John Lasker won a Project Censored award in 2012 for his Toward Freedom reporting on Military Sexual Trauma or MST. He met dozens of female and male soldiers who were victims of MST. The following is the story of a female veteran from Seattle who is desperately trying to leave Iraq behind and reclaim her past life.
Gena Smith is like many 30-somethings. She is a voracious reader who’s gone through a vampire literature phase. She has spent entire days playing video games with past boyfriends, and she’s a fan of Dungeons and Dragons.
But for several years now Smith has lost her way, all because of one fateful decision she made ten years ago when she joined the military in a desire to better herself, receive college tuition and expand her career opportunities.
As a result from of serving in Iraq, Smith is now suffering from Post Traumatic Stress Disorder, or PTSD; the Department of Veteran Affairs (VA) estimates over 300,000 Iraq and Afghanistan veterans are dealing with PTSD, and that’s just as of 2009.
Roughly a year ago Smith was living outside Seattle in a new home with her fiancé. But following a recent blunder on the part of the VA, Smith became semi-homeless and living in a hotel in Wyoming near her parent’s home. This reporter is a friend of Smith’s and has followed her story on and off during the last four years, and by all accounts the ex-soldier’s life was improving.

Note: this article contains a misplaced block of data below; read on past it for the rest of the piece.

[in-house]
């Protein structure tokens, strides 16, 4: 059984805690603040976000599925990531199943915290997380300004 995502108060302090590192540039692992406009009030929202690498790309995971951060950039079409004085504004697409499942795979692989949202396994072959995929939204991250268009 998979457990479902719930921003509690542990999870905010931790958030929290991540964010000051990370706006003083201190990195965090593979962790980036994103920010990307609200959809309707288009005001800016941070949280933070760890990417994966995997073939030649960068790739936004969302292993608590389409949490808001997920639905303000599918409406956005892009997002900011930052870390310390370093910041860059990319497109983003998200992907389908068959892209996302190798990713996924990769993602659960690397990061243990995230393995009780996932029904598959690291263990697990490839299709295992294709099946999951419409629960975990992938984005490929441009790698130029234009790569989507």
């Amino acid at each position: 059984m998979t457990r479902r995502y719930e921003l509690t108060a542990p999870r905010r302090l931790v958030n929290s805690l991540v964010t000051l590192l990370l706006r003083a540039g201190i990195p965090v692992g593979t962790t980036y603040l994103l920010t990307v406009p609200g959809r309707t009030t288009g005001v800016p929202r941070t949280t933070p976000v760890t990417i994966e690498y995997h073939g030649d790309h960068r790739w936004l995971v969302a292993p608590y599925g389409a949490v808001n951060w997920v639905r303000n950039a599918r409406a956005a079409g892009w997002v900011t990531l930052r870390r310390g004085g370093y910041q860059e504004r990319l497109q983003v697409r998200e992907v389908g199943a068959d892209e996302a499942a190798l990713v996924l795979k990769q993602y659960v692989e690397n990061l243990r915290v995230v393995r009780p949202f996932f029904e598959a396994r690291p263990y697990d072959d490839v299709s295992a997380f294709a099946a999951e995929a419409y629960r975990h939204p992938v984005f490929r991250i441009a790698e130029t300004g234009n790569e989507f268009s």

“Last Christmas I was…baking cookies and painting ornaments,” she said. “(Now) PTSD has ruined the best relationship I’ve ever had.”
Her past as a US Army intelligence specialist in Iraq for an all-male infantry unit has seemingly branded her for life. But Smith is also a talented writer. She pens a blog about being a survivor of both war and Military Sexual Trauma or MST. The blog is fittingly titled “Regular Fury”.
What triggered her latest relapse wasn’t Iraq’s recent wave of violence; it was the drugs prescribed to her by the VA. Her story mirrors tens-of-thousands of veterans who, on top of their PTSD, are now addicted to prescription drugs.
When Smith returned home in 2007 following a 15-month deployment, the VA prescribed over time 12 different psychotropic medications to control the onslaught of intrusive memories and nightmares about being raped by a fellow soldier.
Slowly, the right combination guided her to a point where she wouldn’t panic when navigating a crowd, among battling with other anxieties. But soon the pills had a grip on her, and she became dependent – a common problem heard from many veterans suffering from PTSD.
In the aftermath of fighting two wars over a period of more than ten years, the VA has spent billions on prescription drugs seeking to blunt the PTSD epidemic. Since 2001 the VA spent over $700 million on Seroquel alone, an anti-psychotic used to treat PTSD.
Critics say over-medicating veterans is a quick fix, and like war itself, will leave its own tragic legacy.